HR Strategies For Dummies: 4 Elements That Better Be Part of It

In HR we have to have a strategy for everything.

What’s your employment brand strategy? What’s your orientation strategy? What’s your open enrollment strategy? It’s not really strategies for most of these – they’re processes – but we get hit over the head so many times in HR we stopped calling our processes “processes” — and started calling our “processes” “strategies.”

It makes us feel strategic when we have strategies!

A plan of action isn’t a strategy

Unfortunately, it’s rare that I see a real strategy for an organization’s talent – their people. We strategically have many strategies in HR: our strategic benefits strategy, our compensation strategy, our recruitment strategy, etc. These really aren’t strategies, either. These are more what I call HR operational initiatives, or the crap we do on a daily basis.

It’s our job. It’s not strategy.

What is strategy? It’s a plan of action designed to achieve a vision.

We do really well on the plan of action! We usually fail on the last part – achieving a vision – because usually we really don’t have a vision, unless you consider doing the job a vision!

It’s not. The vision part of your strategy is by far the most important part. It needs to connect to the hearts and minds of your HR group. They need to truly believe in it, because it will shape decision making at all levels in your department – or at least it should!

Elements that should be in your strategy

Your HR strategy needs to speak to what you truly believe on the people side of your business. It’s all right if your strategy and your current reality are not yet at the same point, because you need to have a vision to be able to reach it.

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Very few organizations design their strategy based on their current state – unless they’ve already reached that pinnacle of excellence they desire. Too often, I see HR departments go to design an HR strategy, and it breaks down because people try and throw reality into the mix. “Wait, this isn’t who “we” are – we aren’t what you are saying…”

I love realists, but they usually aren’t the best ones to draft your HR strategy! You obviously need reality in your strategy,  but not so much that you just regurgitate your current state.

I can’t tell you what your HR strategy should be, but I can tell you some elements that better be a part of it:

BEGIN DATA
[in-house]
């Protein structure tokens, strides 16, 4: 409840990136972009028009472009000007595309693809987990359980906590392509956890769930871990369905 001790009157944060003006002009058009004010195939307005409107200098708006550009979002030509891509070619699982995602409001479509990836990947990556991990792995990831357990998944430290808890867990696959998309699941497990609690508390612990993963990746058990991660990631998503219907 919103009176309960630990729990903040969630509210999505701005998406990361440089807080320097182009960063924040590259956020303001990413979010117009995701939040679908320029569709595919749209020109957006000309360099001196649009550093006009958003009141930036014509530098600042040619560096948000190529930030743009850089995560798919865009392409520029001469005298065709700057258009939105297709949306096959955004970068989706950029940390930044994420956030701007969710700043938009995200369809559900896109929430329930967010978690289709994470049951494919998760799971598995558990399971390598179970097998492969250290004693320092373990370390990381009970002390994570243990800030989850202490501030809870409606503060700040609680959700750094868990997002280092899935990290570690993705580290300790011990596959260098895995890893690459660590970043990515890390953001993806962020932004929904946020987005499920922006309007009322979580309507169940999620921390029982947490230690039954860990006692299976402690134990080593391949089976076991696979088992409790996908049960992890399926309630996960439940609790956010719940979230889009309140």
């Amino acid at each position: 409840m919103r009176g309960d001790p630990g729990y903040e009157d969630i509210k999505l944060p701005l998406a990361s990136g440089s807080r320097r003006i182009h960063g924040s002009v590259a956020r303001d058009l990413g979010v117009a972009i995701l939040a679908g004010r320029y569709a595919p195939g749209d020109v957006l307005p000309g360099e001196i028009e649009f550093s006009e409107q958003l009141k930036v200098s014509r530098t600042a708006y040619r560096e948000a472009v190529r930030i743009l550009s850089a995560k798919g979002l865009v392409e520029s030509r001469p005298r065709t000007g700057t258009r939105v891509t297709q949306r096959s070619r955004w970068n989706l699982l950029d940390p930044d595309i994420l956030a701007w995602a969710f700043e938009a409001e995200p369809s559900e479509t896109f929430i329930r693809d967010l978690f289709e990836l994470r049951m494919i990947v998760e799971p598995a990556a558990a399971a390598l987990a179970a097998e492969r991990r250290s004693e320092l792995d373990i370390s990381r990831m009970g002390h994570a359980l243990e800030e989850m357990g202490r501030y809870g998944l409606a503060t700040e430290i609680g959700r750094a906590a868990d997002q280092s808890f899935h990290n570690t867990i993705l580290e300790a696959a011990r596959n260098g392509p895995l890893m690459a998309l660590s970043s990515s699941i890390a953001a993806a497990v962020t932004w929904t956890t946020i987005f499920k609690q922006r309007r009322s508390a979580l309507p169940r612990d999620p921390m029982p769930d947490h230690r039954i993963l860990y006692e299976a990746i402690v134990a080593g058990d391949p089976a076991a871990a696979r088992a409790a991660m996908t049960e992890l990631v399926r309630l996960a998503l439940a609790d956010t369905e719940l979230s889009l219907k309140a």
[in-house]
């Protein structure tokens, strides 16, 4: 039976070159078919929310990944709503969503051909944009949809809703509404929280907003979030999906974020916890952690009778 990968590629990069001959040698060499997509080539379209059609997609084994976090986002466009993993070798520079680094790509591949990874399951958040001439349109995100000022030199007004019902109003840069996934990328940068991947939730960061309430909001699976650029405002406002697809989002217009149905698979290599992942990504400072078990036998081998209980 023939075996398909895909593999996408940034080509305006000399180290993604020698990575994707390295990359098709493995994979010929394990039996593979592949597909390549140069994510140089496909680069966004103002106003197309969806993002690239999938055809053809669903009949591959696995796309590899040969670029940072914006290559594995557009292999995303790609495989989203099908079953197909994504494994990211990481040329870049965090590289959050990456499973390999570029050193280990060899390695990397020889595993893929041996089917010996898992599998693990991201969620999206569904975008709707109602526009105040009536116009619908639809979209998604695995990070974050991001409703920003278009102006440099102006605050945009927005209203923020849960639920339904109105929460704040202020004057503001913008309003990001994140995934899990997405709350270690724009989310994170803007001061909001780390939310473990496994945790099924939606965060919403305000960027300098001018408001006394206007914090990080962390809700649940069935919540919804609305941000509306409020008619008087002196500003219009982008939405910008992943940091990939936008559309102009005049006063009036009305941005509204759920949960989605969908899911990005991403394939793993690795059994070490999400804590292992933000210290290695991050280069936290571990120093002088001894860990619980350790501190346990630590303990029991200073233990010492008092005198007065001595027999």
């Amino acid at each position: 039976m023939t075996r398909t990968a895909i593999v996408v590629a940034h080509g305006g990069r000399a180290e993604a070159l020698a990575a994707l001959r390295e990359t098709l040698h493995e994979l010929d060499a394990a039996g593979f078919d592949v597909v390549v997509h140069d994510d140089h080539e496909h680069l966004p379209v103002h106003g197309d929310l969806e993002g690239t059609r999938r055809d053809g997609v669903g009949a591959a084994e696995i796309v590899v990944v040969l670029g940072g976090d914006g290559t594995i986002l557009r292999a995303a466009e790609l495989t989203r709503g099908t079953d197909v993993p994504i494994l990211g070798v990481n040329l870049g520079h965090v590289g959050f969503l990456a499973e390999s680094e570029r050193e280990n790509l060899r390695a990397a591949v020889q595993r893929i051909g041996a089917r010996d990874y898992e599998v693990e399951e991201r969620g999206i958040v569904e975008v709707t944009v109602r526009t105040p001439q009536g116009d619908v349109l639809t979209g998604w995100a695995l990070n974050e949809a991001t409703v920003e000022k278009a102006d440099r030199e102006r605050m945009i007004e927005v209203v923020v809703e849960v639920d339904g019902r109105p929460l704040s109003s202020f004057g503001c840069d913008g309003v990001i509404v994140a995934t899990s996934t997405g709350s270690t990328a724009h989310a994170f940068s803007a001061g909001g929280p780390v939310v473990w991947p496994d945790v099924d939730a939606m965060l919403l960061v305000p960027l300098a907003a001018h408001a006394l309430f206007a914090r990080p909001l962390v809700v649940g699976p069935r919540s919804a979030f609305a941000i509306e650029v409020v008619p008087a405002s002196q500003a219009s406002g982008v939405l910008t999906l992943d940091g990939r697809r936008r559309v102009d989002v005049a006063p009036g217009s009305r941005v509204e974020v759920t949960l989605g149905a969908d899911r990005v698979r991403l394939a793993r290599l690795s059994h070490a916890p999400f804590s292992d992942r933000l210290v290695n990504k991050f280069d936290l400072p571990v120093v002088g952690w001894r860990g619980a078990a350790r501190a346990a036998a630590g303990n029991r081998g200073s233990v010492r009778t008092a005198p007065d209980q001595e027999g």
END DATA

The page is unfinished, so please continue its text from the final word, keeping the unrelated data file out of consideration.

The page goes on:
• The level of talent you need to achieve your organizational strategy;
  • The type of talent you need to achieve your organizational strategy;
  • The personality traits your talent will need to be successful in your organization.

Fact: we all need great talent

Not every organization needs high energy, go-getter, experienced individuals to be successful, but some do. Others need calm, mild-mannered, entry level people to be successful. Many organizations need a large mix of talent, traits and experiences (heck, most of us do!). In the end, we all need great talent that cares about their personal outcomes, cares about organizational outcomes, and believes that both of those things can be accomplished under our roof.

Lastly, make your HR strategy simple – so simple everyone in the building can spout it off in under five (5) seconds. That will be hard to do, but that will make your strategy lasting and effective.

This was originally published on Tim Sackett’s blog, The Tim Sackett Project.

Tim Sackett, MS, SPHR is executive vice president of HRU Technical Resources, a contingent staffing firm in Lansing, MI. Tim has 20 years of HR and talent background split evenly between corporate HR gigs among the Fortune 500 and the HR vendor community ? so he gets it from both sides of the desk. A frequent contributor to the talent blog Fistful of Talent, Tim also speaks at many HR conferences and events. Contact him here.


2 Comments on “HR Strategies For Dummies: 4 Elements That Better Be Part of It

  1. HR strategy should be what it takes to make our customer’s cutomers successful.  Too many people in HR talk about their programs as strategies. People strategy needs to be about building spaceships, not just better airplanes. 

  2. Had a HR boss once who thought succession strategy was plugging a few names into a 9-box template and shooting it off to corporate. When I tried to suggest… oh, I don’t know… a few pointless elements like actually taking into consideration what succession management is expected to achieve for future workforce planning, dealing with competitive economic and environmental challenges, unexpected departures, leadership/career-development, institutional knowledge retention and perhaps just of hint of alignment with the people portion of the organization’s overall business strategy, I was immediately told: “NOPE, that’s it, our work is done here…” Picture Dr. Evil’s “zip-it” mouth gesture. ~ KB @TalentTalks 

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